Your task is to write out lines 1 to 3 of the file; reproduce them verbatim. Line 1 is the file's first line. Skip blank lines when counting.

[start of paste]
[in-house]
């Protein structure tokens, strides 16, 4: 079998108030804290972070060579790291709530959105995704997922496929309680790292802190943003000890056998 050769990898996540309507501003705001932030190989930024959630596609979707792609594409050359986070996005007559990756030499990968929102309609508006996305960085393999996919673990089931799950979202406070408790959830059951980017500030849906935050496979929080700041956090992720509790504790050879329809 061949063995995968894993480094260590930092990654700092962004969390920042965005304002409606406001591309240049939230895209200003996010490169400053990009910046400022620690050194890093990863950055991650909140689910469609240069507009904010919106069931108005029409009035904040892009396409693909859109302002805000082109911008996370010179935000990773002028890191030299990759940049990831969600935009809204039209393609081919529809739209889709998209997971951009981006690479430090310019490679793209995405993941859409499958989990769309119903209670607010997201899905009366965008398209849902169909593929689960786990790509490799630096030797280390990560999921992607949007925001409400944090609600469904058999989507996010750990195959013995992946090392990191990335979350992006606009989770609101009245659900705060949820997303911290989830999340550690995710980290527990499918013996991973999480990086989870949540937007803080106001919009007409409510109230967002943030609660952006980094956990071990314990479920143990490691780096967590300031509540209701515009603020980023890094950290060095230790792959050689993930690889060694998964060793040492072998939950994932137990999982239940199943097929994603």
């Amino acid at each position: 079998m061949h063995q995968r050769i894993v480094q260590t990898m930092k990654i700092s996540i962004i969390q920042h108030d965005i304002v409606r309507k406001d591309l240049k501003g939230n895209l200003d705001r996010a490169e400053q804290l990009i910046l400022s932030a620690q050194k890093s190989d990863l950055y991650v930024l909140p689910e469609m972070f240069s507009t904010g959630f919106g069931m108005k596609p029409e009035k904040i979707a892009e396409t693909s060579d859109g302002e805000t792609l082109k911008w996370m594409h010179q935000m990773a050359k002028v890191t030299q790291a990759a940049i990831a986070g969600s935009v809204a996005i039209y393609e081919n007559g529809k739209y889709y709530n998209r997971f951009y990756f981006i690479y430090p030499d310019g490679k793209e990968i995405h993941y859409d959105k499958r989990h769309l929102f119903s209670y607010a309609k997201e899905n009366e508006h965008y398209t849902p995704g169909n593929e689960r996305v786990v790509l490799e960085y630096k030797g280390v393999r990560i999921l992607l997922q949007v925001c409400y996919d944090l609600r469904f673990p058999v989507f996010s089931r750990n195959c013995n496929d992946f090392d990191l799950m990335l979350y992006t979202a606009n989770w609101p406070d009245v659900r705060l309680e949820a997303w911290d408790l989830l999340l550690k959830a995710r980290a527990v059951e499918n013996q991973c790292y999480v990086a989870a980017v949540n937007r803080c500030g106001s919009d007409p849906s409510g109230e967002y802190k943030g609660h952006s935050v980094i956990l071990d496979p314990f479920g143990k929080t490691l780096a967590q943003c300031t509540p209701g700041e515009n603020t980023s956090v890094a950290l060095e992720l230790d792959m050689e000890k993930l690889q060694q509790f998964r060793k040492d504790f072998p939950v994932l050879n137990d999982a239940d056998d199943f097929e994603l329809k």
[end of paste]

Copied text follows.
[in-house]
């Protein structure tokens, strides 16, 4: 079998108030804290972070060579790291709530959105995704997922496929309680790292802190943003000890056998 050769990898996540309507501003705001932030190989930024959630596609979707792609594409050359986070996005007559990756030499990968929102309609508006996305960085393999996919673990089931799950979202406070408790959830059951980017500030849906935050496979929080700041956090992720509790504790050879329809 061949063995995968894993480094260590930092990654700092962004969390920042965005304002409606406001591309240049939230895209200003996010490169400053990009910046400022620690050194890093990863950055991650909140689910469609240069507009904010919106069931108005029409009035904040892009396409693909859109302002805000082109911008996370010179935000990773002028890191030299990759940049990831969600935009809204039209393609081919529809739209889709998209997971951009981006690479430090310019490679793209995405993941859409499958989990769309119903209670607010997201899905009366965008398209849902169909593929689960786990790509490799630096030797280390990560999921992607949007925001409400944090609600469904058999989507996010750990195959013995992946090392990191990335979350992006606009989770609101009245659900705060949820997303911290989830999340550690995710980290527990499918013996991973999480990086989870949540937007803080106001919009007409409510109230967002943030609660952006980094956990071990314990479920143990490691780096967590300031509540209701515009603020980023890094950290060095230790792959050689993930690889060694998964060793040492072998939950994932137990999982239940199943097929994603």
């Amino acid at each position: 079998m061949h063995q995968r050769i894993v480094q260590t990898m930092k990654i700092s996540i962004i969390q920042h108030d965005i304002v409606r309507k406001d591309l240049k501003g939230n895209l200003d705001r996010a490169e400053q804290l990009i910046l400022s932030a620690q050194k890093s190989d990863l950055y991650v930024l909140p689910e469609m972070f240069s507009t904010g959630f919106g069931m108005k596609p029409e009035k904040i979707a892009e396409t693909s060579d859109g302002e805000t792609l082109k911008w996370m594409h010179q935000m990773a050359k002028v890191t030299q790291a990759a940049i990831a986070g969600s935009v809204a996005i039209y393609e081919n007559g529809k739209y889709y709530n998209r997971f951009y990756f981006i690479y430090p030499d310019g490679k793209e990968i995405h993941y859409d959105k499958r989990h769309l929102f119903s209670y607010a309609k997201e899905n009366e508006h965008y398209t849902p995704g169909n593929e689960r996305v786990v790509l490799e960085y630096k030797g280390v393999r990560i999921l992607l997922q949007v925001c409400y996919d944090l609600r469904f673990p058999v989507f996010s089931r750990n195959c013995n496929d992946f090392d990191l799950m990335l979350y992006t979202a606009n989770w609101p406070d009245v659900r705060l309680e949820a997303w911290d408790l989830l999340l550690k959830a995710r980290a527990v059951e499918n013996q991973c790292y999480v990086a989870a980017v949540n937007r803080c500030g106001s919009d007409p849906s409510g109230e967002y802190k943030g609660h952006s935050v980094i956990l071990d496979p314990f479920g143990k929080t490691l780096a967590q943003c300031t509540p209701g700041e515009n603020t980023s956090v890094a950290l060095e992720l230790d792959m050689e000890k993930l690889q060694q509790f998964r060793k040492d504790f072998p939950v994932l050879n137990d999982a239940d056998d199943f097929e994603l329809k």